Saved to Serve

On the Ground in Ukraine by David Reardon

Ever since the humanitarian crisis in Ukraine began in late February, The Salvation Army has been on the scene both in battle-torn Ukrainian cities and in neighboring countries that are receiving refugees and providing aid. The Salvation Army has centers in nine cities in Ukraine, including its Divisional Headquarters located in the capitol city, Kyiv. Where it is safe to serve, Salvation Army officers have pivoted programs to provide food, clothes, blankets, and emotional and spiritual care to those who have been displaced from their homes and are seeking refuge. 

“The Salvation Army of Ukraine began to help refugees from the first hours of the conflict,” says Major Galina Drosdovschi, Divisional Director for Women’s Ministries. “Despite limited resources, we provide daily assistance in the form of food, clothes, blankets, and mattresses. Psychologists work with refugees and migrants; officers pray and strengthen people through the Bible.” She also mentions Sunday services that have been held in bomb shelters, reaching the people where they are. The basement of the corps in Kyiv has also been converted into a shelter. The Salvation Army in Lviv shared contact details on social media so people could access essential items. Food and non-food supplies were provided in several areas, particularly near Ukraine’s borders. On the Russian side of the border, soldiers provided similar services to those in need.  

While Salvation Army teams throughout Eastern Europe and beyond are providing similar relief efforts, some activities of note have occurred in several locations. The Army in Romania sent emergency teams to work at border crossings, assisting the large number of Ukrainian refugees in many ways. Notable assistance included relocating refugees to other locations in Europe, with special help being provided to women, children, and the elderly. Salvation Army connections across Europe made relocations possible. Many families were also reunited there, and Salvation Army teams provided help in procuring legal documents and plans for transport. 

When humanitarian efforts could safely be performed, The Salvation Army of Moldova was able to deliver medical supplies across the border to a children’s ICU (intensive care unit) in Odessa. The Salvation Army worked in coordination with the “Center for Refugees Reception” in the village of Mikhailany, and refugees from Ukraine were also supported with temporary accommodation and internet access, made possible by the innovative use of Salvation Army buildings and facilities.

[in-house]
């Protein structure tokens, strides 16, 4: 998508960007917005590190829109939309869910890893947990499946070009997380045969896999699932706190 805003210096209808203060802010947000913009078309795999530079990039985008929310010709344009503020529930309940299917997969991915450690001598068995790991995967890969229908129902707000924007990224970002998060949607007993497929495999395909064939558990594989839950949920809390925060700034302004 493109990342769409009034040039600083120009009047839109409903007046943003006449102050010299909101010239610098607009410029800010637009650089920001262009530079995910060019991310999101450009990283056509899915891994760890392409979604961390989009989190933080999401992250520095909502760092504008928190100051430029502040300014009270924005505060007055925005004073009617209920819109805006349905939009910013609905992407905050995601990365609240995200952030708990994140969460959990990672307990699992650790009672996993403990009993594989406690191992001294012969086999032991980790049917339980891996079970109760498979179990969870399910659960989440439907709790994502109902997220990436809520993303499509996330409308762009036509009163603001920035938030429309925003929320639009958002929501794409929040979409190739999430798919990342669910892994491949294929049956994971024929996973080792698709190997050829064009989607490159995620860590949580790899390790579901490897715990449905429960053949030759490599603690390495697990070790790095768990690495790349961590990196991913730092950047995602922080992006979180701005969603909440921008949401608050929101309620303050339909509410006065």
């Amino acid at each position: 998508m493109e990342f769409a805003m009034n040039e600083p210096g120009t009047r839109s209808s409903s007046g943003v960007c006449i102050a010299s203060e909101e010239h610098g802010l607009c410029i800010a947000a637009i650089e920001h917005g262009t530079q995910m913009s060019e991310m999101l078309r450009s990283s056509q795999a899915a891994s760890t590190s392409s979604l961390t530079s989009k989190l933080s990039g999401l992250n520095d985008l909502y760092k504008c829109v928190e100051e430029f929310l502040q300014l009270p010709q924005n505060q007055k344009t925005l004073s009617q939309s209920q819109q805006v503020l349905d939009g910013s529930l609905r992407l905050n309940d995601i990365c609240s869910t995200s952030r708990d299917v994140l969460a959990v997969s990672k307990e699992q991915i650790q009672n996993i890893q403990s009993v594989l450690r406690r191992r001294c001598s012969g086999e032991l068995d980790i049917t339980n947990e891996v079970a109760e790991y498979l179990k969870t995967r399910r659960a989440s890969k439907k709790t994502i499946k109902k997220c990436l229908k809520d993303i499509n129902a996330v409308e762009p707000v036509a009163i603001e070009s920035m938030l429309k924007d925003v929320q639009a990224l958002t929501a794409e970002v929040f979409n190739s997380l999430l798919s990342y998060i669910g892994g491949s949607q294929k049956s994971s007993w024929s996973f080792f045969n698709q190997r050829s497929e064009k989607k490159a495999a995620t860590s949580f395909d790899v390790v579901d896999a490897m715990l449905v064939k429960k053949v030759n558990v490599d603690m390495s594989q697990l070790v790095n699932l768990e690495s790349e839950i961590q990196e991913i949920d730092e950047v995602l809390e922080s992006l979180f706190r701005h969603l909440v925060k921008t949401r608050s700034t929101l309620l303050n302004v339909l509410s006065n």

In Poland, relief packages were prepared and distributed to an estimated 100,000 Ukrainian refugees arriving per day. Captain Matthew Beatty and Damaris Frick, of International Emergency Services (IHQ), planned strategies with colleagues on the front line. The regional officers and corps officers in Warsaw together with International Emergency Services were able to bring much needed supplies to a Warsaw reception. Signs read in Ukrainian: “Welcome, free food for all.”

Emergency response teams from Czech Republic and Slovakia met and worked together frequently to provide physical and spiritual aid. At the time of writing, Czech Republic had received over 200,000 Ukrainians and was anticipating many more. The Salvation Army in Czech Republic altered their social services to provide aid while maintaining existing services for regular clients.

General Brian Peddle called on the international Salvation Army family to pray for a diplomatic resolution to the conflict. He said, “Our service to the Kingdom of God transcends national identity and crosses international borders without prejudice or discrimination. We have officers serving communities in Russia and Ukraine today, and I ask you to pray for them and for those in mourning as this crisis unfolds. We pray for a diplomatic resolution to this conflict and for peace to return swiftly to avoid further loss of life.” General Peddle acknowledged the strain placed on all Salvation Army officers in each country and thanked them for their service. “We are dismayed by the loss of life and stand in solidarity with our brothers and sisters in Christ as they continue to serve their communities.”

Relief efforts are ongoing. Visit to learn more and to find out how you can help.

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